Digital ageing, and how to protect our skin from pollution in our own homes

Our beauty therapist, Silvia Bonino, has some advice on how to protect our skin from the effects of digital ageing and pollution in our homes.

Silvia Bonino, Beauty Therapist

We all know that our environment has a massive influence on our skin and how it ages. By being in lockdown, at least we know we are less exposed to the traffic air pollution! But did you know that our own homes can also be sources of pollution? It pays to be aware of these so that we can try to minimise our exposure.

Pollution is bad for our skin because it induces oxidative stress which results in free radical production. Free radicals are small unstable molecules that can cause damage to our skin’s DNA and speed up the ageing process. They are found in every cell of our body and increase in number when our body is exposed to particular environments.

The environmental pollutants that we are exposed to at home include:

  • blue light
  • volatile organic compounds
  • ozone
  • polycyclic aromatic hydrocarbons
  • cigarette smoke

Blue light, or high-energy visible light (HEV light) is high-frequency light. Sunlight is the main source of blue light, but there are also many indoor sources of blue light including smartphones, flat-screen TVs, computers, and so on. Eight hours of screen exposure four times a week has been shown to create the same amount of damage as 20 minutes of midday sun. Blue light disrupts the Circadian rhythm, which governs our sleeping patterns – and this is why we are advised to limit screen time in the hours before bed. But did you know it also creates damage in skin cells? Circadian rhythm provides the precise timing mechanism for energising different pathways to keep skin healthy. ‘Clock genes’ are present in all skin cells, and during the day the skin cells will focus on protection while at night, skin activity is aimed at repair and healing any daytime damage. But exposure to blue light disrupts this rhythm. Clinical research has shown that blue light on epidermal skin cells can alter their own clock gene expression. This results in free radical production with resultant DNA damage and further inflammatory mediators that cause further local damage. Research has shown that this causes similar amounts of damage as UV light. The electromagnetic waves overheat the skin in the dermal layer destroying collagen fibres and reducing water in the tissue. These effects can potentially increase overall skin damage and accelerate ageing.

Volatile organic compounds (VOCs) are compounds that easily become vapours or gases, such as benzene, ethanol, and so on. In the home these can be found in the vapour from burning candles, cigarettes, glass cleaning products, dishwasher and laundry detergents, and so on. VOCs have been associated with atopic dermatitis of the skin.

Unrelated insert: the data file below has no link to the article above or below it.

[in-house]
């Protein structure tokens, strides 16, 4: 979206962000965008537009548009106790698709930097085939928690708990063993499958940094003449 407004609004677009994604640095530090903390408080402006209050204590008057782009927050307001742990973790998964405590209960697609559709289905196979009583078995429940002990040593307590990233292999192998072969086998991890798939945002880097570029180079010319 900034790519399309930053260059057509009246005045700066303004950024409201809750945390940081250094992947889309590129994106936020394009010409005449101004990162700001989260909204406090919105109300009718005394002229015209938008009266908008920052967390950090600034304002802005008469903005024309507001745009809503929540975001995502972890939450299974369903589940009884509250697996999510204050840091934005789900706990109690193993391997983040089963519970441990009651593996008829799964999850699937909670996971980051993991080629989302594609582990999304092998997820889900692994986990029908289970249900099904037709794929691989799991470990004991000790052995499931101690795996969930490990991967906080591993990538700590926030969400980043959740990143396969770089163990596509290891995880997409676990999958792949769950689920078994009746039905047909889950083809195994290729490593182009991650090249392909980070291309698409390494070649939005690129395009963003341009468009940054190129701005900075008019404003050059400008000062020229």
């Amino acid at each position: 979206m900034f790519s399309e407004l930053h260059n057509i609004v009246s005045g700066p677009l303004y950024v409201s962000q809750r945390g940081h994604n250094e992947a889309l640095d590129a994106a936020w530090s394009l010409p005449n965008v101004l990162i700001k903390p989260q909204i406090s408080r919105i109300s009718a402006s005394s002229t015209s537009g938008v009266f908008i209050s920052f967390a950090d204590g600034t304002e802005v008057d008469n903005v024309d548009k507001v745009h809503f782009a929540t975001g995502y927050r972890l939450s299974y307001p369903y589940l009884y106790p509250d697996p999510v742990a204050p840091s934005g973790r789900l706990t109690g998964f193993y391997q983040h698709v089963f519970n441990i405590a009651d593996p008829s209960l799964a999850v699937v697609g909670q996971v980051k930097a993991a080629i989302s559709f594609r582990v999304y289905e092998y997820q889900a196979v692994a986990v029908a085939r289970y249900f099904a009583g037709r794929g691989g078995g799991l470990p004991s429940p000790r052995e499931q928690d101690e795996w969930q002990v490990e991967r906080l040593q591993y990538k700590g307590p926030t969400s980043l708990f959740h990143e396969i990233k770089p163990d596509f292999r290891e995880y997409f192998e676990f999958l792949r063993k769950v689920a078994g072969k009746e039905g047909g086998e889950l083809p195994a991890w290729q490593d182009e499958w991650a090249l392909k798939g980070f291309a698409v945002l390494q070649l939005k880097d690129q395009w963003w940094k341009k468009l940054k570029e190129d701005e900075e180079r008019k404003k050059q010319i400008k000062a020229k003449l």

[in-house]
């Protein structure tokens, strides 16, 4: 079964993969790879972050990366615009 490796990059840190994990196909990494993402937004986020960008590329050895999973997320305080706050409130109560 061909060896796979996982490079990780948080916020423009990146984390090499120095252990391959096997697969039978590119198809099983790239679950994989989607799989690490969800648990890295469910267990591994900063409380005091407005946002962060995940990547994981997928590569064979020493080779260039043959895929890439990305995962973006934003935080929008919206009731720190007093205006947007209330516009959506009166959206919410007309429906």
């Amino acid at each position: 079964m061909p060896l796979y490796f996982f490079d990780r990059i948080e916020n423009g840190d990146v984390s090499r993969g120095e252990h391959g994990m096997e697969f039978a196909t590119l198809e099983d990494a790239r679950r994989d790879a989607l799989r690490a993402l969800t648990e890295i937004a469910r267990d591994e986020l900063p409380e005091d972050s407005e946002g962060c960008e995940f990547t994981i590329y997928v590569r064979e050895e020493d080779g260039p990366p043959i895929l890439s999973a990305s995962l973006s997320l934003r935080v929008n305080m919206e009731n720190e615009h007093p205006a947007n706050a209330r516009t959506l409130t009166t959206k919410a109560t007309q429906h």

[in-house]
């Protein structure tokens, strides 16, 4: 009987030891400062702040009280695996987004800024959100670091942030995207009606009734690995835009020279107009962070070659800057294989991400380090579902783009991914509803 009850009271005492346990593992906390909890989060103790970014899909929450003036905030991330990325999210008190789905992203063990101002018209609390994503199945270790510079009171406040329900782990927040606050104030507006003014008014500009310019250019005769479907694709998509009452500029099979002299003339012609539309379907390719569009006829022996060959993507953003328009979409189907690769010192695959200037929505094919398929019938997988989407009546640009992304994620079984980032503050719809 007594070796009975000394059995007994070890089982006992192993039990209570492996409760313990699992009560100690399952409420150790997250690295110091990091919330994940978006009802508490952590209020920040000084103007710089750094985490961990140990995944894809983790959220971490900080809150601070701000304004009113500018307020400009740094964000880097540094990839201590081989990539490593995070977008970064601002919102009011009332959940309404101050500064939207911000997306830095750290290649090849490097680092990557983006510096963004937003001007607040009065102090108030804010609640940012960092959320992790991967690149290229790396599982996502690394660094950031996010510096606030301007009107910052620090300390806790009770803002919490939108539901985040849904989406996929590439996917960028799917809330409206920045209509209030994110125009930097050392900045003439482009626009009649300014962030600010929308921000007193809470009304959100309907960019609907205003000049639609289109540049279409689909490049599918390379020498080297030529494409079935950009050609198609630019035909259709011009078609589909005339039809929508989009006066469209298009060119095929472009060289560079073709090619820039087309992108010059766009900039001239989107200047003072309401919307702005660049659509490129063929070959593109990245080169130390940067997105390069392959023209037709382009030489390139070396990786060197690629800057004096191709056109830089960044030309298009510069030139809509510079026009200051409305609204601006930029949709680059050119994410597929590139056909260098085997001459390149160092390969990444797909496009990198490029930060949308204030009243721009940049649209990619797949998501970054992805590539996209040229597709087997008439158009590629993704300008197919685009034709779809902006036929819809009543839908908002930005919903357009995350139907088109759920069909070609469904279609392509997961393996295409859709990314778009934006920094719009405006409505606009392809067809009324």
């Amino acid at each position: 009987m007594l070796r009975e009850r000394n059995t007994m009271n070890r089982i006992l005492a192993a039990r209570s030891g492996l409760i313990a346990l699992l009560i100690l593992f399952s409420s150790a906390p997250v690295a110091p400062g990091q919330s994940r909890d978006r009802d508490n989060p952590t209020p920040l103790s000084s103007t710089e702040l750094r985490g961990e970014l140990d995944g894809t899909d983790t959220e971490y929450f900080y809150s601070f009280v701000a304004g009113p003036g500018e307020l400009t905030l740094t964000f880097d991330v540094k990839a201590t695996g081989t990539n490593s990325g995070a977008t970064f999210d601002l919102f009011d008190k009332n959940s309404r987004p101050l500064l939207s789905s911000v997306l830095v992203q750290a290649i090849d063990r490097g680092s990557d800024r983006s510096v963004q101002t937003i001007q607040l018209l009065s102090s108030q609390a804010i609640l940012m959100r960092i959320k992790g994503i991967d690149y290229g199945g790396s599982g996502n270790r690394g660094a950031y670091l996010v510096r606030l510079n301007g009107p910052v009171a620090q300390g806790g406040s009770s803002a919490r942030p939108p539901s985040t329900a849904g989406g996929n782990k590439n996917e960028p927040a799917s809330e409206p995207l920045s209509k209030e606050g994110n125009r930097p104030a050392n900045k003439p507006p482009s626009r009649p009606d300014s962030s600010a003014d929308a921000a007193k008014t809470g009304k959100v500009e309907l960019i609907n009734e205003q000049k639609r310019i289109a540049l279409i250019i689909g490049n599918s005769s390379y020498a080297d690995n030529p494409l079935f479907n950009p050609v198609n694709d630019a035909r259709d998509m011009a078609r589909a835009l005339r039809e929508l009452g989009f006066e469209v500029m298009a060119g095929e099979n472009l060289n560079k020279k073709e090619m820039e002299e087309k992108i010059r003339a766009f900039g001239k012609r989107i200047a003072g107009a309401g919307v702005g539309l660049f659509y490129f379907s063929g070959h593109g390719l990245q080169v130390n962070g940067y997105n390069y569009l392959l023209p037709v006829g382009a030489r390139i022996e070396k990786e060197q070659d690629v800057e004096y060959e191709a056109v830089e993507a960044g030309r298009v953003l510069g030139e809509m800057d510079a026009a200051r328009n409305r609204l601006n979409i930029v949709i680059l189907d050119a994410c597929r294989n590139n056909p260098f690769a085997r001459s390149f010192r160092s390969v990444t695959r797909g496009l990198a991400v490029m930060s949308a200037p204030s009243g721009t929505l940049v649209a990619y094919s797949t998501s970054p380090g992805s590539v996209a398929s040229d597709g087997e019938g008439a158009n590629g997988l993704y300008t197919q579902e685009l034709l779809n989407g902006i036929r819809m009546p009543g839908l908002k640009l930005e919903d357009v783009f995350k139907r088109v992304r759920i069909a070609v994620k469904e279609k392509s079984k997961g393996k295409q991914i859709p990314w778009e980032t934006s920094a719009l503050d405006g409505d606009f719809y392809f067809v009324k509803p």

Ozone is found in the environment and interacts with UV light to create increased oxidative stress. This manifests in the skin as premature ageing, seen as pigmentation, fine lines and wrinkles.

Polycyclic aromatic hydrocarbons (PAHs) are chemicals that occur naturally in coal, crude oil and gasoline. PAHs are released when coal, oil, wood, rubbish and tobacco are burned. PAHs are associated with extrinsic skin ageing, pigmentation and acne eruptions.

Cigarette smoke is implicated in many health-related chronic conditions included respiratory conditions, cardiovascular disease and many cancers, and it also results in premature skin ageing and increased risk of psoriasis, acne, skin cancer, dermatitis and eczema.

Other airborne pollutants include biological molecules or other harmful materials that exist in the atmosphere, such as sulphur dioxide (found in bleach and food preservatives) and carbon monoxide (emitted by fuel burning appliances such as gas central heating boilers and log burners). These pollutants can interact with UV radiation or human skin microbiota and impact on skin health. They destroy the skin’s natural barrier, which protects the skin from harmful particles and keeps the skin moisturised.

How can we address Digital Ageing?

As well as taking steps to ensure we get enough sleep, quitting smoking and eating a varied diet (supplementing where necessary) there are lots of things we can do to address digital ageing:

  • Using skincare rich in antioxidants such as Vitamin C can help tackle free radicals. Vitamin C, vitamin E and peptides also reduce inflammatory effects and protect the skin – I would recommend the Obagi Pro-C serum, Pro-C SunProtection, and our at-home peel Peel2Glow Beauty+Boost
  • Various products help to recreate and boost the skin’s natural barrier, such as ceramides, flavonoids, resveratrol, lycopene and phospholipids. I recommend Skintech’s RRS Injectables.
  • Supplements to stimulate collagen such as ANP Collagen Boost may also be helpful, and Hyaluronic acid helps to rehydrate the skin
  • The use of plant stem cells to address skin damage is also showing promise
  • And hopefully it goes without saying that regular use of a broad-spectrum sunscreen including HEV and IR filters is a must!

Plenty of ideas to help keep our skin healthy and glowing while we are on lockdown. Please don’t hesitate to get in touch with The Clinic team if you need further advice.

 

Sources for further reading:

Comments are closed.